Based on true events an epic story of one man's struggle for survival. Jussi Ketola, returns to Finland from the great depression struck America only to face growing political unrest. One ... See full summary »
Sidse Babett Knudsen,
Pavel's mother hates his fiancee. When Pavel serves in the Army she writes him that Nastya is no longer faithful to him. Pavel decides not to return to his native town. But many years later... See full summary »
A mystical drama based on a story by V. Korotkevich. The film is set in out-of-the-way Belarusian woodlands at the end of the 19th century. A young ethnographer, Andrej Bielarecki, comes here to research local folk legends.
Priest Giorgi, a former Film Director, is sent to serve the small parish in the mountain village. To bring villagers closer to church he starts showing films there. After the screening of ... See full summary »
Early summer 1944 during WW2 people fled into the mines in Bjorvatn. The Nazi had decided to obliterate all of Northern Norway, and the people should be sent south. That didn't happen, and a rumor said the Nazi would blow up the mountain.
The theatrical version is divided in two films: "Legenda o Tile: Pepel Klaasa" ("The Legend of Till: The Ashes of Klaas") (2 parts) and "Legenda o Tile: Da zdravstvuyut nishchiye!" ("The Legend of Thill: Viva Beggars!") (2 parts). TV version is divided in 5 parts. See more »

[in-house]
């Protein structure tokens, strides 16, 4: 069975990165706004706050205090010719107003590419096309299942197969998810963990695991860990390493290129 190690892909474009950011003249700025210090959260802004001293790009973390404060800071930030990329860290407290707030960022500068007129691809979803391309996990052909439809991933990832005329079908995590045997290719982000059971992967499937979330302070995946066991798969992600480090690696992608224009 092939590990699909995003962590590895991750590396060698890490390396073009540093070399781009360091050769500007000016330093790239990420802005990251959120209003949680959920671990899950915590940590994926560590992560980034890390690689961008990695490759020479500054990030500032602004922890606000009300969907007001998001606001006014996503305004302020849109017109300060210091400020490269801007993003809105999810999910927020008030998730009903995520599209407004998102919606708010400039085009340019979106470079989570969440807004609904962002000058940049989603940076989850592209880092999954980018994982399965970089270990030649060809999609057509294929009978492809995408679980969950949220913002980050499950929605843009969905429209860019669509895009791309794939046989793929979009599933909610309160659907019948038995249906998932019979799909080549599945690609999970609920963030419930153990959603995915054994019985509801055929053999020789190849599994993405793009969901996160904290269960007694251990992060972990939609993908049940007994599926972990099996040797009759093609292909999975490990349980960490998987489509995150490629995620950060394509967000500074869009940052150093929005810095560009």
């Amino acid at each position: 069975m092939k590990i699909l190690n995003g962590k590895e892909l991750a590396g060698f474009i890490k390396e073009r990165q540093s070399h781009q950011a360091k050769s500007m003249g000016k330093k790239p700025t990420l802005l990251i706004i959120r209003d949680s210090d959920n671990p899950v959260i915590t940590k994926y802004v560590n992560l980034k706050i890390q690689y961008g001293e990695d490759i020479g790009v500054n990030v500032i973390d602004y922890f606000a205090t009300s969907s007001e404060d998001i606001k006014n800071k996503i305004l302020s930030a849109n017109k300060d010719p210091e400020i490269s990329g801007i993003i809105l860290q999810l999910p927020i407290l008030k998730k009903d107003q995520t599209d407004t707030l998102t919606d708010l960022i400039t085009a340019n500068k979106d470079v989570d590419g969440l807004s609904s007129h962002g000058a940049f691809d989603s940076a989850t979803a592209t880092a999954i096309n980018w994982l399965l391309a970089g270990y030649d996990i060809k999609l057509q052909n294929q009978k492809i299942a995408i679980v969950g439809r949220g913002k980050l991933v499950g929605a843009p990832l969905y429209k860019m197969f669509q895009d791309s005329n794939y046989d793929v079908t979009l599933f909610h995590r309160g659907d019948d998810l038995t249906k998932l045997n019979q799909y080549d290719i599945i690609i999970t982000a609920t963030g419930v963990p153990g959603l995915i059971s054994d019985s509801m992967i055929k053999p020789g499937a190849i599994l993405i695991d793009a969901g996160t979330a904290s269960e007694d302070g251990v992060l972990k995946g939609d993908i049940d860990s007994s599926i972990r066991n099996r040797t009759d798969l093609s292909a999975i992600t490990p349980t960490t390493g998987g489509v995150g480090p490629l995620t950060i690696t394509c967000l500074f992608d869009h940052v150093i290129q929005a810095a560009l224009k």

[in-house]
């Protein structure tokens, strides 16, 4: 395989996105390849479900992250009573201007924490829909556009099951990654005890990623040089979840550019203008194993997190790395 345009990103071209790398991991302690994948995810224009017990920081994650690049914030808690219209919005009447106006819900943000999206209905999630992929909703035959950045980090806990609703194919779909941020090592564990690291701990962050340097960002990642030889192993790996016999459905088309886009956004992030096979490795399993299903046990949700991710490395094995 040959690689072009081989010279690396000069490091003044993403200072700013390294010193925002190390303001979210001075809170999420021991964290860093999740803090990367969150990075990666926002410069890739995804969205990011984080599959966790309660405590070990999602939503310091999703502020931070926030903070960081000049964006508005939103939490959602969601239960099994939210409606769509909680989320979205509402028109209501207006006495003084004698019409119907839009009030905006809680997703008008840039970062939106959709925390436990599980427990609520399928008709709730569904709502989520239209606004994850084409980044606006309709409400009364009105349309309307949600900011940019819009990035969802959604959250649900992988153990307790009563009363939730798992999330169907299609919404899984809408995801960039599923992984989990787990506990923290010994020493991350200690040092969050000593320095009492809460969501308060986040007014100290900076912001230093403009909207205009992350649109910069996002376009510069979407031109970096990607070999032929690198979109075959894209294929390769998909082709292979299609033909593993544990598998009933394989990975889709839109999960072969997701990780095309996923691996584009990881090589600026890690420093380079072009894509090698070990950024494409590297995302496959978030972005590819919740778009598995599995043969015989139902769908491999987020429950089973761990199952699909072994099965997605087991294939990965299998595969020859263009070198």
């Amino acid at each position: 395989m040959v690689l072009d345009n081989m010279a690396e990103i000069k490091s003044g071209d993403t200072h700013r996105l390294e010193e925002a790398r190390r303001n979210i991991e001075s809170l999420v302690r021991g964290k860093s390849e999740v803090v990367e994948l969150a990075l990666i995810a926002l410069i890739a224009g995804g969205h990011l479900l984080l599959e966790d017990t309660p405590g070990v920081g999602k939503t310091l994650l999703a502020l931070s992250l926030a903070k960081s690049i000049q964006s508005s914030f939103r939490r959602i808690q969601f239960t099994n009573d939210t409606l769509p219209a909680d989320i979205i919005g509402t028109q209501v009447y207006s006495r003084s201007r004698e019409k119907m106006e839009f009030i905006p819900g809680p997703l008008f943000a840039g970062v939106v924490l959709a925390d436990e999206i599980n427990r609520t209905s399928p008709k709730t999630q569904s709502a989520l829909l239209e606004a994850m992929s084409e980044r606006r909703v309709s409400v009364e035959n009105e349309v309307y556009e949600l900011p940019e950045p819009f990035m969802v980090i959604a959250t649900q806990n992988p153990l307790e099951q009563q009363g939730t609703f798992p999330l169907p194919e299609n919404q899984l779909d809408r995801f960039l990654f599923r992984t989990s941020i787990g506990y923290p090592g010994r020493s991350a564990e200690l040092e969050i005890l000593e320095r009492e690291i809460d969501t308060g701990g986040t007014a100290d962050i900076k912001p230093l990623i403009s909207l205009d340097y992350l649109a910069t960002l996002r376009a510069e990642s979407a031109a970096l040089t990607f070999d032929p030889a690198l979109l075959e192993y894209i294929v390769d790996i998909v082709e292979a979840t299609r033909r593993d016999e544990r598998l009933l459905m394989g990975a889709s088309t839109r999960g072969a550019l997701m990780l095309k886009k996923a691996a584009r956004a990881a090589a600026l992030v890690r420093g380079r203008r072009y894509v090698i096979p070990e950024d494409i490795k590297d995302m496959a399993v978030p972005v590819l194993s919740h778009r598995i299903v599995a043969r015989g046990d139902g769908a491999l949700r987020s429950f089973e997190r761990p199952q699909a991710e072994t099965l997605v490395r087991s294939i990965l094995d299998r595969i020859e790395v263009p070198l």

This TV miniseries is based on the book "La légende et les aventures héroïques, joyeuses et glorieuses d'Ulenspiegel et de Lamme Goedzak au pays de Flandres et ailleurs", by belgian XIX century author Charles de Coaster, which, in turn is based on the popular German renaissance text "Ein kurzweiliges Buch von Till Eulenspiegel aus dem Lande Braunschweig", by Hermann Bote. The story is set at the time of religious wars and turmoils following the protestant reformation and the hero fights for the freedom of his country from Spanish occupation and from the holy inquisition. The fist parts of the film are devoted to showing the atmosphere of oppression in the Netherlands at the time, with people being reported to the inquisition by envious neighbors and burned at the stake on flimsy excuses, when the real goal is for the king to get hold of their riches. Obviously this must have been a "hot theme" for soviet citizens even in the seventies, and it might be the reason why the film is so effective, though I wonder how it passed censorship. The whole film is spectacularly shot, in the tradition of the best Russian film-making, but probably the most monumental scene is at the end, when Til drives a ship into a flooded town. This film is probably very hard to come by, unless you live in one of the ex-socialist countries, but if you do manage to see it you won't regret it.
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